These clouds contain countless dust grains. Carbon dioxide, water, and other gases form a layer of frost on the surface of these grains, just as frost forms on car windows during cold, humid nights. Radiation in space powers chemical reactions in this frost layer to produce complex organic molecules. The icy grains become incorporated into comets and asteroids, some of which impact young planets like ancient Earth, delivering the organic molecules contained within them.

“The next step is to see if the organic material being found in comets came from the primordial cloud that formed the solar system or if it was created later on, inside the protoplanetary disk that surrounded the young sun,” said Dominique Bockelée-Morvan from Paris Observatory, a co-author of the paper.

Lab-grown burgers could be on your plate by 2020

The future is here.

Many of us enjoy the taste of a burger, but the negative impacts on the environment caused by the production of beef – not to mention the harm caused to the cattle providing it – are well known. Now there’s hope for a better kind of beef: beef that’s grown in a lab, and Dutch scientists think these artificially created ‘test tube’ burgers could be ready for public consumption within the next five years.

The very first lab-grown meat made from real beef stem cells was produced in 2013. However, at a price of US$325,000, it wasn’t exactly a practical option for McDonald’s or anywhere else to start putting on their menus. In the years that have followed, the process has been refined a great deal: a burger developed in a lab now costs just US$11.36, and 10,000 kilos of meat can be produced from a small piece of cow muscle.

And that rate of development continues to speed up. Previous estimates suggested that we might have had to wait 20 or 30 years before the process was efficient enough for lab-grown meat to be a regular part of our diet, but now researchers from Maastricht University in the Netherlands – the same team responsible for producing the first burger – think it’s going to be a lot sooner.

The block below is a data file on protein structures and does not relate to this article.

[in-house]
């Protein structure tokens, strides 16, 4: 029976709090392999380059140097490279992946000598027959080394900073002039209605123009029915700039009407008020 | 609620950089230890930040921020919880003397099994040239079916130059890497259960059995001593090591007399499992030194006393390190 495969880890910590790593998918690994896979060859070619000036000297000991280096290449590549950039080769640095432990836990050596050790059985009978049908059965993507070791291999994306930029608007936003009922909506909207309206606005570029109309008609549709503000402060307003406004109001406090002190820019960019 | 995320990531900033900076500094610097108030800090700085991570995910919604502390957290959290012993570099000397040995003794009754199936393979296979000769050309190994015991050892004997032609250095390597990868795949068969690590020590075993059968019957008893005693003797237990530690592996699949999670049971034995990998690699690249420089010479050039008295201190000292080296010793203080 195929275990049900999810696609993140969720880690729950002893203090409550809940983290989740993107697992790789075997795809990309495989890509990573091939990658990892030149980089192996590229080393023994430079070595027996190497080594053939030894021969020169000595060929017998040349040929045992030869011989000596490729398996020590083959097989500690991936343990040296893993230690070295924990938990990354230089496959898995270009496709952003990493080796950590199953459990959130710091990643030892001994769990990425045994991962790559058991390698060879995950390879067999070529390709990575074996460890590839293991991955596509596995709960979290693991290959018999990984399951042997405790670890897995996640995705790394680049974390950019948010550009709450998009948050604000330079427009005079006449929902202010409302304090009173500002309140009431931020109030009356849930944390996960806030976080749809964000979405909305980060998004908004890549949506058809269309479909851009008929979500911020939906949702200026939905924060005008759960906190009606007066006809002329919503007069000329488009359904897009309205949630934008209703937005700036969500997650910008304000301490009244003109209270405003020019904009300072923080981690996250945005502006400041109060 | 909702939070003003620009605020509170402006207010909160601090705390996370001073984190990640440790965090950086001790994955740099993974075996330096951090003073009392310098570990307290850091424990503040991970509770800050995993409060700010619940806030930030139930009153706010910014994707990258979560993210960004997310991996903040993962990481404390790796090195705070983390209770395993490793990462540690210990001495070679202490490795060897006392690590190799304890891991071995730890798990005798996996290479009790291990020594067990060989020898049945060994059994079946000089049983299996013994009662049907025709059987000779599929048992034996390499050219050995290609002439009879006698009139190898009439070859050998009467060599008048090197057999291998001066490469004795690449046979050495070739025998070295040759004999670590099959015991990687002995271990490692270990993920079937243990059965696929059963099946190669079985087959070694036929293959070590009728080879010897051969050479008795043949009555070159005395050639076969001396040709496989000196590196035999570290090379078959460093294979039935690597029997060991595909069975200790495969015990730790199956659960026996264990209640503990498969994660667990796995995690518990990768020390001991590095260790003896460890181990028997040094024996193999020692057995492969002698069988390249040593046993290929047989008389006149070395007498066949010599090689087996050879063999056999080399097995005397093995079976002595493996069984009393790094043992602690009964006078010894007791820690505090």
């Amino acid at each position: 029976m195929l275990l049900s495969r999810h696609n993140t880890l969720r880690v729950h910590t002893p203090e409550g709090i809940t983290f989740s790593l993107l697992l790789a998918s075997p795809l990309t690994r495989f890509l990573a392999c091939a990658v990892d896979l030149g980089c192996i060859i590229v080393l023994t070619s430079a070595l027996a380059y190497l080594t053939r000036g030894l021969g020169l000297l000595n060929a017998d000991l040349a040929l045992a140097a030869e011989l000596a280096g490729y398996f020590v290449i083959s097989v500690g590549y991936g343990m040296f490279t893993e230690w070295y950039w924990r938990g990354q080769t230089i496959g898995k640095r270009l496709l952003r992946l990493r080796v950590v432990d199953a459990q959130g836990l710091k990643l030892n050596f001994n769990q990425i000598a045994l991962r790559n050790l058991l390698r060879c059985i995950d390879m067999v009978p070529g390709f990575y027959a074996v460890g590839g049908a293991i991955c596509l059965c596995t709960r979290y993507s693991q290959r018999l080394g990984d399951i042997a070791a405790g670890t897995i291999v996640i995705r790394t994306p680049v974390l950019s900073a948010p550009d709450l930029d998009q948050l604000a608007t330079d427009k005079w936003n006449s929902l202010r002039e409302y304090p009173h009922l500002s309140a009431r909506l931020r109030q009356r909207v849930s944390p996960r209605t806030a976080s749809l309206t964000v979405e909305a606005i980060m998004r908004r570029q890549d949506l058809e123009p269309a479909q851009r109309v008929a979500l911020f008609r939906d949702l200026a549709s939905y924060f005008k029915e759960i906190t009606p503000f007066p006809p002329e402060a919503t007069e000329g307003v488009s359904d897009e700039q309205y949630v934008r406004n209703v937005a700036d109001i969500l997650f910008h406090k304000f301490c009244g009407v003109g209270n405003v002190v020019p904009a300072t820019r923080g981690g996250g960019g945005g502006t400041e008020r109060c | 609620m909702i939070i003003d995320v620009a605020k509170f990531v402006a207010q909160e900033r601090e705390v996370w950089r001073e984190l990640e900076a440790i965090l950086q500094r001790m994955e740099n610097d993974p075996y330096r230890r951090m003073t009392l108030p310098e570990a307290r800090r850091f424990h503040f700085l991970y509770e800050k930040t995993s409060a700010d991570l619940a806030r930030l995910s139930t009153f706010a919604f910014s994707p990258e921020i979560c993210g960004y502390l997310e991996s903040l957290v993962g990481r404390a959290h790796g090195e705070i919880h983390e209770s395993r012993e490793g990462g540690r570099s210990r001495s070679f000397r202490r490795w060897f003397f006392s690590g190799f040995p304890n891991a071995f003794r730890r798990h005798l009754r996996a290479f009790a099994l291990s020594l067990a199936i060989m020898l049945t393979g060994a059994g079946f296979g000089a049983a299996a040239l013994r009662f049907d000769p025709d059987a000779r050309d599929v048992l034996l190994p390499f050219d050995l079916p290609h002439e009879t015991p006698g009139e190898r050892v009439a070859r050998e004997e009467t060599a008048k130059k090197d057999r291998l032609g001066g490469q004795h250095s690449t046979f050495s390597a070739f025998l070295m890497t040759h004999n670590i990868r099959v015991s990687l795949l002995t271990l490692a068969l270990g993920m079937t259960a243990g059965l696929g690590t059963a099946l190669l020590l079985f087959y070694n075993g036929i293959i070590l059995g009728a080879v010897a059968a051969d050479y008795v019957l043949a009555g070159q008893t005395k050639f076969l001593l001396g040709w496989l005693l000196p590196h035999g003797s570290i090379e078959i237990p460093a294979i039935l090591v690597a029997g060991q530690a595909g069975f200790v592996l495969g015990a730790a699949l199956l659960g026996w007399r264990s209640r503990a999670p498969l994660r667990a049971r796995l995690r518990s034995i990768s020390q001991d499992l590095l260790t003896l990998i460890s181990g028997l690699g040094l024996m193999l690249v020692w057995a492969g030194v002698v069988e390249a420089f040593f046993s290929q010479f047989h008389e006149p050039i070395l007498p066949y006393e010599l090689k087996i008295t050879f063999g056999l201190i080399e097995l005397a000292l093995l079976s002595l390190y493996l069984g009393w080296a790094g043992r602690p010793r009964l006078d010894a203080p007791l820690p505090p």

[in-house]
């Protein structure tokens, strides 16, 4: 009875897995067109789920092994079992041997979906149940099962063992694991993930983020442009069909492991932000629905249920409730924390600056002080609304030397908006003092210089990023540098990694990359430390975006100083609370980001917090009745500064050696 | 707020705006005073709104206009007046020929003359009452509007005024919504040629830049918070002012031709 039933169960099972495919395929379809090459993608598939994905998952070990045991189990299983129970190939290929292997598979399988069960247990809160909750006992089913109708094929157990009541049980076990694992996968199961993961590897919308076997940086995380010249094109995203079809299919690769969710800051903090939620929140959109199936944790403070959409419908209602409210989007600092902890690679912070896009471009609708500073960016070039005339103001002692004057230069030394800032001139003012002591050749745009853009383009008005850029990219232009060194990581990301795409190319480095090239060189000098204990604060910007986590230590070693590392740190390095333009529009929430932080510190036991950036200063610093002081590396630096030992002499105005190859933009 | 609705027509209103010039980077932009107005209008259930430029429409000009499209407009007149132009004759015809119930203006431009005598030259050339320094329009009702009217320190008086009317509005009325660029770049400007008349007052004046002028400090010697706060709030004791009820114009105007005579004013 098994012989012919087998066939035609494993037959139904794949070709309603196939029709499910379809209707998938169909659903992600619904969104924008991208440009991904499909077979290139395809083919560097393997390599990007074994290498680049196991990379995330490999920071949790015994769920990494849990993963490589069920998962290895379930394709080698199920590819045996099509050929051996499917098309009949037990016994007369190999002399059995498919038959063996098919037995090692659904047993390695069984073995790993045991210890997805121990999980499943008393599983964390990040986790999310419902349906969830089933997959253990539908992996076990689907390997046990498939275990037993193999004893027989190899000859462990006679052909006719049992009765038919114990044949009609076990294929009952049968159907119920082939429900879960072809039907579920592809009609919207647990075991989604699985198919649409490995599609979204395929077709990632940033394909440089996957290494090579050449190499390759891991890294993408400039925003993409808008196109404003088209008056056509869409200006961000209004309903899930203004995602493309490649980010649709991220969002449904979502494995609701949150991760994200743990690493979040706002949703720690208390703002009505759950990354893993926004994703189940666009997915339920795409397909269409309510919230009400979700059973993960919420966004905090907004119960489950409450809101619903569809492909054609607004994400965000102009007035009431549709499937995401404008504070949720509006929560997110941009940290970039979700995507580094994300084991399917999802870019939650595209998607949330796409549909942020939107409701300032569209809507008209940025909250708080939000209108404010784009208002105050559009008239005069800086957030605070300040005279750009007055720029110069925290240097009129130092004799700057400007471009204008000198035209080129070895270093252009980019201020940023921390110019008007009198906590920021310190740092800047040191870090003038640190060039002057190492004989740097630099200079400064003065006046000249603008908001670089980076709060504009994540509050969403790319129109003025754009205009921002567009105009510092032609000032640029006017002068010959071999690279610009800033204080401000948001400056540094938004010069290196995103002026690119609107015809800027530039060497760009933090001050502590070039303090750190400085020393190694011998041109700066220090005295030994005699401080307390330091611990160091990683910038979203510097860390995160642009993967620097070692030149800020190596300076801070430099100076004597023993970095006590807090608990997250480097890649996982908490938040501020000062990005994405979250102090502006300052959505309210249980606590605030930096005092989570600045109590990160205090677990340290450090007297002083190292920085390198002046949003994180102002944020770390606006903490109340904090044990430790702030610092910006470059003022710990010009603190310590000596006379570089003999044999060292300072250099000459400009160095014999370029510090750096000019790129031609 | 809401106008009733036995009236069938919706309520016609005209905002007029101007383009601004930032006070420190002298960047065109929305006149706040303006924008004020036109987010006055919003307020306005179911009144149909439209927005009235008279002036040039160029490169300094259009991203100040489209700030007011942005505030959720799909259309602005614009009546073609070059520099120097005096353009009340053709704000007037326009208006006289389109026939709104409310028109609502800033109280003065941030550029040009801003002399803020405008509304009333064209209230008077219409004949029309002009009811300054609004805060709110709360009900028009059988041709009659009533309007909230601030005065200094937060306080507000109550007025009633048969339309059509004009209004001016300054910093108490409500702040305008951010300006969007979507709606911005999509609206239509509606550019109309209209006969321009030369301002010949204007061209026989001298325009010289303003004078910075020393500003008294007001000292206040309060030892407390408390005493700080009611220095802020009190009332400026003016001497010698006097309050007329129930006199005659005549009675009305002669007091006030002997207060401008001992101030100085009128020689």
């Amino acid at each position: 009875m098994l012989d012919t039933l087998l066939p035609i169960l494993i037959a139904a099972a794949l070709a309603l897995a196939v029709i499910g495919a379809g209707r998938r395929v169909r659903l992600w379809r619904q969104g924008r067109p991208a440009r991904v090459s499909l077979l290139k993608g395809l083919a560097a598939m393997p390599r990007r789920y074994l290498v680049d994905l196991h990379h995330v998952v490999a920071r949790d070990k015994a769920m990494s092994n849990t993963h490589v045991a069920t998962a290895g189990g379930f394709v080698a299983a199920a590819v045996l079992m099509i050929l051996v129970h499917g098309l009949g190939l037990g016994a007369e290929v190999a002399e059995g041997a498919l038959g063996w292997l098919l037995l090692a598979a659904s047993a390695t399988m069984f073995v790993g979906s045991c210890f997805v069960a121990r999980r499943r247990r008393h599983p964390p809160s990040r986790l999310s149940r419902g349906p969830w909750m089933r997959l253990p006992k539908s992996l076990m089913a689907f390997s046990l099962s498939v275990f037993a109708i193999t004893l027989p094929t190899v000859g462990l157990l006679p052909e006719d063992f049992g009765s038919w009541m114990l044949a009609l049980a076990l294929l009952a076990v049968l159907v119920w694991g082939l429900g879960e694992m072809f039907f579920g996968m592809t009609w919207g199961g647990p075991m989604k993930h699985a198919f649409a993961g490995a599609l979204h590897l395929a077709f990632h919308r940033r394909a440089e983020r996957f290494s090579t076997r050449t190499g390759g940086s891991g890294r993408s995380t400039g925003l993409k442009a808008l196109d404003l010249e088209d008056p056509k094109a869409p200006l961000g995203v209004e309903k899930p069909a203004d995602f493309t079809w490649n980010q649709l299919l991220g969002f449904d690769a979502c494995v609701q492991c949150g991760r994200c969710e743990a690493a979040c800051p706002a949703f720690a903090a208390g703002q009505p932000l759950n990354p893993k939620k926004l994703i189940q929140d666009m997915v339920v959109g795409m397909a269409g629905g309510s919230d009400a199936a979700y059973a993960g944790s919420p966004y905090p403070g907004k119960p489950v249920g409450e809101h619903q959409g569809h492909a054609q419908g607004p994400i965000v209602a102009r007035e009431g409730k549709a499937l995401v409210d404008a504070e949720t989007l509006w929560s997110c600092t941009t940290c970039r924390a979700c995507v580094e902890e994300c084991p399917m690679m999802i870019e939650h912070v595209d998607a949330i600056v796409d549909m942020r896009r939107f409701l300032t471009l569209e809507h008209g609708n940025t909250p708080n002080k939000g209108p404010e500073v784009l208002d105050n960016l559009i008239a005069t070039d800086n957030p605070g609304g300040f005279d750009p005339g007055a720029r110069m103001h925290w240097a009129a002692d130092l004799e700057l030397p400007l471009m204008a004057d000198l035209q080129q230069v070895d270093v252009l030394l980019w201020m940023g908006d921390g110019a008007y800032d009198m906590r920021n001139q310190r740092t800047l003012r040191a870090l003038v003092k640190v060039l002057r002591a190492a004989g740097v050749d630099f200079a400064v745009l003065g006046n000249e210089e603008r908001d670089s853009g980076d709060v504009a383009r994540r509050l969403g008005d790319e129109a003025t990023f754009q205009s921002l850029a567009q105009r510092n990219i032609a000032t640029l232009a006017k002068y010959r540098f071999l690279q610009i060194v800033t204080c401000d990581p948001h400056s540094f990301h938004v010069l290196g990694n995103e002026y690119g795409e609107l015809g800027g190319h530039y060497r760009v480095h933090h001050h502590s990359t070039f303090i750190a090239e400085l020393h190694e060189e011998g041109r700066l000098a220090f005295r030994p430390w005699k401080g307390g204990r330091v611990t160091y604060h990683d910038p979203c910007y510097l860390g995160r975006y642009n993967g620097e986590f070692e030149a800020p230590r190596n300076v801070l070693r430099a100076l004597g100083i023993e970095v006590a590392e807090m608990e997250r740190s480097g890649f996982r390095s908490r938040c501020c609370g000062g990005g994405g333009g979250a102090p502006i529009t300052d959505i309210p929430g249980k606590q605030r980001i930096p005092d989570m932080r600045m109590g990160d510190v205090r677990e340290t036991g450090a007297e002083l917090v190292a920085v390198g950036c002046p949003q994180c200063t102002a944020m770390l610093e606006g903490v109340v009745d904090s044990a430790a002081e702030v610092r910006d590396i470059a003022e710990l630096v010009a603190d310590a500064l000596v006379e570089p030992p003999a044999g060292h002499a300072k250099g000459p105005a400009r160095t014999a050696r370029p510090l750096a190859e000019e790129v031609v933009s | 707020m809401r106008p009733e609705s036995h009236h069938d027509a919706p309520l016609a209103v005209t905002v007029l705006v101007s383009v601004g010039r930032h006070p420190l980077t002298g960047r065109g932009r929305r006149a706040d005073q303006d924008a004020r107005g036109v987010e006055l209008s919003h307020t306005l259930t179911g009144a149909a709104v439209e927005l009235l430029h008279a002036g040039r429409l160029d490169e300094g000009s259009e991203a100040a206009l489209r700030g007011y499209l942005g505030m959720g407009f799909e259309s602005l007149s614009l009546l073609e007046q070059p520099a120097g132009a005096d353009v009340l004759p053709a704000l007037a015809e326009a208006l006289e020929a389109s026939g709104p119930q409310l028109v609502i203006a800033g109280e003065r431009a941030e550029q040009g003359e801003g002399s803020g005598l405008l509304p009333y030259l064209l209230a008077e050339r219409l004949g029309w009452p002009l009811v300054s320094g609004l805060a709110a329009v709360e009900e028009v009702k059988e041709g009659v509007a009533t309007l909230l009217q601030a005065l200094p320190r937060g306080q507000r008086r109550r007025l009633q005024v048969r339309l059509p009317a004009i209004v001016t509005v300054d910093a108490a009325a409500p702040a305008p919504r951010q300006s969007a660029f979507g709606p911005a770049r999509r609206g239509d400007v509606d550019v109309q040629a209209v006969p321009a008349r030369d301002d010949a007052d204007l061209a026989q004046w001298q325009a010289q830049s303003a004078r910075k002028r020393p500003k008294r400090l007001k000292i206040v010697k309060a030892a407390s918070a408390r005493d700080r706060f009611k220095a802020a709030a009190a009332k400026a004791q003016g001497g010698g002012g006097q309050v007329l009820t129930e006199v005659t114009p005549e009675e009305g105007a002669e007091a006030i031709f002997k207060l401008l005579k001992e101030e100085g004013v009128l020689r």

“I feel extremely excited about the prospect of this product being on sale,” Peter Verstrate, the head of the new firm set up to develop the meat, told the BBC. “And I am confident that when it is offered as an alternative to meat that increasing numbers of people will find it hard not to buy our product for ethical reasons.”

To begin with, the meat would need to be specifically ordered; as prices came down and demand went up, then it could eventually find its way onto supermarket shelves. “I am confident that we will have it on the market in five years,” said Mark Post, the Maastricht University Professor in charge of the project.

To make the burgers, stem cells are extracted from a cow using a procedure that’s quick and harmless. These cells are then given nutrients and chemicals to encourage growth and multiplication. After several weeks, the cells – now more than a million in number – are moved to smaller dishes where they can be developed into small strips of muscle. Those strips are layered together, coloured, and mixed with fat to make the final burger.

As the BBC reports, an independent study shows that lab-grown beef uses 55 percent of the energy and 1 percent of the land compared with traditional methods. What’s more, greenhouse gas emissions are reduced by 96 percent along the way.

Rhabdomyosarcomas And Other Heart Cancers Are So Extremely Rare It’s As If They Didn’t Exist

Food for thought: there are cancers of the brain, blood, lymph nodes, lungs, bone, and every other bodily organ, part, or system imaginable. Why, then, do we never hear about heartcancer — could it be our hearts, long symbolized as the root of loving emotion, are somehow immune to the dreaded disease? Unfortunately, the reason no one ever talks about heart cancer is much more mundane.

“We do have tumors that occur in the heart,” Dr. Jacqueline Barrientos, assistant professor, Hofstra North Shore-LIJ School of Medicine, told Medical Daily in an email, “but these are not as common, so you don’t hear about them.”

Indeed, malignant heart tumors, known as rhabdomyosarcomas, are extremely rare. A sarcoma is a type of tumor that originates in the soft tissues of the body; a rhabdomyosarcoma occurs in the muscle tissue of the heart. Their incidence is estimated at less than 0.1 percent, based on a study of more than 12,000 autopsies, which identified only seven cases of any kind of primary cardiac tumor. (Primary tumors are those that have originated where they are found, and have not spread from some other part of the body.)